Note to Self (46) Between Dusk and Summer

This post pays a small tribute to an author whom I admire and have an immense respect for.

Life puts us on paths that we don’t always control; the choices we make, and the consequences of our actions take us to different results, some are good, some are less good, as we keep moving forward, breathing, thinking, simply living. We wake up every day wondering what our purpose is. We sometimes hate what we do, and we try to change, because we think we can be better than what we already are. We don’t always understand what brought us here, and why our guardian angel watches over us in dull moments of inattention and pure carelessness. We can’t decide when our time has come, unless we go for the easy way. We fight, we cry, we struggle, always searching for an exit, as small as it may be, that can take us closer to a peaceful ending.

Death. Horrible, painful, the loss of loved ones never really makes sense. Our heart bleeds as we try to rationalize something that we’re all aware of. It’s the ultimate way out, the one way ticket to another world. It takes years to soothe the heartache, as pain relentlessly lingers in every memory that comes to mind.

I am fortunate enough not to know too much about death. I remember losing my grandmother when I was 8, and when my family attended the funeral, I cried, because everybody cried. I felt sad, even if I did not really miss my grandma. I knew deep inside that even gone, she would always be there, watching over me.

I felt an immense sense of abandonment when I lost my cat. I was 16. My heart still hurts when I remember him. I think that I am more sad now than I was 12 years ago. I didn’t cry when I lost my other German grandma. She was ill, and it made sense to me that her living caused too much suffering. I was 20 when she passed.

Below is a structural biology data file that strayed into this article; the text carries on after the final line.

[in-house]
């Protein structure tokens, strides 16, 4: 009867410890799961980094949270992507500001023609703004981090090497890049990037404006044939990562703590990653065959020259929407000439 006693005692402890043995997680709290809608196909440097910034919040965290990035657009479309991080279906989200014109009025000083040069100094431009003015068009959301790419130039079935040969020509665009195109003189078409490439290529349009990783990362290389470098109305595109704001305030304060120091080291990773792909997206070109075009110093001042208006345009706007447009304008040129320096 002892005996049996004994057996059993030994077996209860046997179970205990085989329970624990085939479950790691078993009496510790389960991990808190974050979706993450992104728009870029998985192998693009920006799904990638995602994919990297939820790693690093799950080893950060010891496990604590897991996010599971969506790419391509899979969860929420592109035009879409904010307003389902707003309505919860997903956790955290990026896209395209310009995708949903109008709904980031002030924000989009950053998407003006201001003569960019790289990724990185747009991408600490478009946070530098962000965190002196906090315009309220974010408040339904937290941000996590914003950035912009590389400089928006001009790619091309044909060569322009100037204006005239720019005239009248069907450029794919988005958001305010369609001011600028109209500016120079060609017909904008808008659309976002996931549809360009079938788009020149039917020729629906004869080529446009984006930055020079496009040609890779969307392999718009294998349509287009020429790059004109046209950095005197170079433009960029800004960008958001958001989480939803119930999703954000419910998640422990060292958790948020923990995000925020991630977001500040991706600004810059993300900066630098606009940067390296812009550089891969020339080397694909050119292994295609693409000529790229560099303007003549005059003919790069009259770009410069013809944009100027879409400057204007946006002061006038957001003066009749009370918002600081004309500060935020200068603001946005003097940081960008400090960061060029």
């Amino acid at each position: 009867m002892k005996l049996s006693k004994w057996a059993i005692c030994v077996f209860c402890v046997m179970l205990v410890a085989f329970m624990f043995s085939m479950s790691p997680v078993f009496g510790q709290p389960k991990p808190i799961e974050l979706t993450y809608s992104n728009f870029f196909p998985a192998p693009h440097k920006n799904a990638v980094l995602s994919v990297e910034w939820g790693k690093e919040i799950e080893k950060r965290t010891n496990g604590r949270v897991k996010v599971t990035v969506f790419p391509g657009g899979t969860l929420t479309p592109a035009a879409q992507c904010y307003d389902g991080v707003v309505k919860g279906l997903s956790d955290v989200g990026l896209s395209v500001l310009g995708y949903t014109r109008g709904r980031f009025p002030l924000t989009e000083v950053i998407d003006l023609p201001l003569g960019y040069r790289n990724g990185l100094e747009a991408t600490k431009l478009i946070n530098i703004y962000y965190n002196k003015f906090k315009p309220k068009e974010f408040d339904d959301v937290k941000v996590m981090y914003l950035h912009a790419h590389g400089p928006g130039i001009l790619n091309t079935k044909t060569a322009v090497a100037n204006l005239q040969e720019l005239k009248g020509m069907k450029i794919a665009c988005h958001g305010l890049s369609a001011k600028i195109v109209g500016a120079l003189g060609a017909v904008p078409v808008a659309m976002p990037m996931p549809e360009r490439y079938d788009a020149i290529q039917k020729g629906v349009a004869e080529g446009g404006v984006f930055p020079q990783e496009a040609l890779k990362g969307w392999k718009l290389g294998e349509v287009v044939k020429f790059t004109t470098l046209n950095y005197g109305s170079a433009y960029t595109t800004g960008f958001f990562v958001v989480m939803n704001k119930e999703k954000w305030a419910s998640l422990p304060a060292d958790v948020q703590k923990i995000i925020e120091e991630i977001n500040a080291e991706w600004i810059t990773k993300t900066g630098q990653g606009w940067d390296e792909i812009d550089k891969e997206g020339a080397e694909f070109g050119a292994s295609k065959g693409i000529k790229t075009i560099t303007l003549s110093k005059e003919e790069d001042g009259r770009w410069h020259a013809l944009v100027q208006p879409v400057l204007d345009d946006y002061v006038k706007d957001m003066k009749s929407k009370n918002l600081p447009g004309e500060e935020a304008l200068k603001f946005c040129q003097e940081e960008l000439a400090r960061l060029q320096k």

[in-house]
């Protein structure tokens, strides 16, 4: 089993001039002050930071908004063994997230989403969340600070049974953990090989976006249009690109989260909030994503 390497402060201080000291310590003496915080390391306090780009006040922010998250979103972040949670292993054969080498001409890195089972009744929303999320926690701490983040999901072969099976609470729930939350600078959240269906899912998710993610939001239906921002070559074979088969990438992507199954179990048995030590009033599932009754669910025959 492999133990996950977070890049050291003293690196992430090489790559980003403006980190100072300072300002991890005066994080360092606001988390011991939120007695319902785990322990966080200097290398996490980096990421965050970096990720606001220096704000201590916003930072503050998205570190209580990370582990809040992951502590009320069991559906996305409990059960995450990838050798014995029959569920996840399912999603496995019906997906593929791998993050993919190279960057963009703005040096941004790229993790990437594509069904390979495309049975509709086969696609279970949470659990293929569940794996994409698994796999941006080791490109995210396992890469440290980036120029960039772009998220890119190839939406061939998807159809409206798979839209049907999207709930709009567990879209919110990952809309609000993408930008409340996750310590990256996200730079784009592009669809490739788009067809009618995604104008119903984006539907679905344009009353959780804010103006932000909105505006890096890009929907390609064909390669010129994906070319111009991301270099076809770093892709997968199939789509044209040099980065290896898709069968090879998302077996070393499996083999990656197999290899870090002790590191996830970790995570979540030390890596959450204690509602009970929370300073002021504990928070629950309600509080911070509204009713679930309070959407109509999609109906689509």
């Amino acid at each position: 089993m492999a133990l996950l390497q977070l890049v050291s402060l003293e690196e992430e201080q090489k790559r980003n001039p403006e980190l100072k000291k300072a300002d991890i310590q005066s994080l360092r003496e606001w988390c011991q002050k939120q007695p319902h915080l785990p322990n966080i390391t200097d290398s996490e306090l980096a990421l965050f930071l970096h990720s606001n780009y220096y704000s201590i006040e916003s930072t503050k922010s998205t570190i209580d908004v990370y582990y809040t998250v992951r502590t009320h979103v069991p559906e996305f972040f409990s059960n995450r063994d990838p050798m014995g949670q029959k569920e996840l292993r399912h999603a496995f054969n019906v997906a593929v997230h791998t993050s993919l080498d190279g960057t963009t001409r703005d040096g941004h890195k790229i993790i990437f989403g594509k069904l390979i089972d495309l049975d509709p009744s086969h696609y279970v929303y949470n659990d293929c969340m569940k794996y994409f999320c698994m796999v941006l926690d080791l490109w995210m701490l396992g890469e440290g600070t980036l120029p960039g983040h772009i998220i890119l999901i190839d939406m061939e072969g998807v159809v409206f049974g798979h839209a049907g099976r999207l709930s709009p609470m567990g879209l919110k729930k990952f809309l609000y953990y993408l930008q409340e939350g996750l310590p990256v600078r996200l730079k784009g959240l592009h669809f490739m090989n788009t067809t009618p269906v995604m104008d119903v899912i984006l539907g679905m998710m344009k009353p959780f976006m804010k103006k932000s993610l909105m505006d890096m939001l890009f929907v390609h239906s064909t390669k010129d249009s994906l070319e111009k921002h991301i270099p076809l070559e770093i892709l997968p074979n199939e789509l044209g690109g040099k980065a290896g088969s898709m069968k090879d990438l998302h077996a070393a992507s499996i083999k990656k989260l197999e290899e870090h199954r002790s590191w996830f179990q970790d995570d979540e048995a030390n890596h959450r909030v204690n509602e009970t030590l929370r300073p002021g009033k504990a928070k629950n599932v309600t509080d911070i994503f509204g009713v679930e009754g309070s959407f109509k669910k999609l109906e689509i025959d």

I feared of losing my father when he underwent bypass heart surgery. I did not really think of losing him because he was my dad; I was more afraid of fighting over the estate with my half-siblings whom I knew would not spare my mother. I dreaded being responsible for my mother’s sake and taking care of everything in her life, because I just love her too much. I was 21, or 22, I can’t exactly remember. I never thought my father would pass. I had faith that everything would be ok. When we heard that the surgery was successful, I felt immense relief taking me over. I was fine. We were all fine.

My father suffers from type 2 diabetes. As part of his rehab treatment, he got daily insulin injections administered at home. The male nurse who one day came to give him his shot accidentally delivered ten times the normal dosage my father needed. I felt my world collapse around me, as I thought: this was a lethal injection. My father will die. And for the first time in weeks, I cried. Thank God, the nurse quickly realized his mistake and immediately sent my dad to the nearest hospital. My father was fine in the end. He actually got to eat tons of jelly for 24 hours.

The more I grow, the more I dread losing my father and my mother. I became more attached to them as I moved away and they accompanied me every step of the way, supporting me through my relationship and my divorce, giving me enough strength to keep going and to “never drop the ball”.

I read about death and I felt the sorrow one could experience when losing a loved one. It is something I never want to feel, yet, I know it will come my way. I will have to face it, take it and cry my heart out, while always running to score my touchdown, the ball in my hand, my lungs exploding in my chest, as I will sprint for the end zone, never looking back, never regretting anything, remembering all the love, and only the love.

Life is too short to waste time on bullshit. This is to you, to your beautiful words and all the pain that you’ve experienced when losing your dad. Never drop the ball. Stay strong in moments of weakness and always look up high. Your future will be bright, even if you don’t know it yet.

Click here to read “Dusk and Summer” by Joseph A. Pinto

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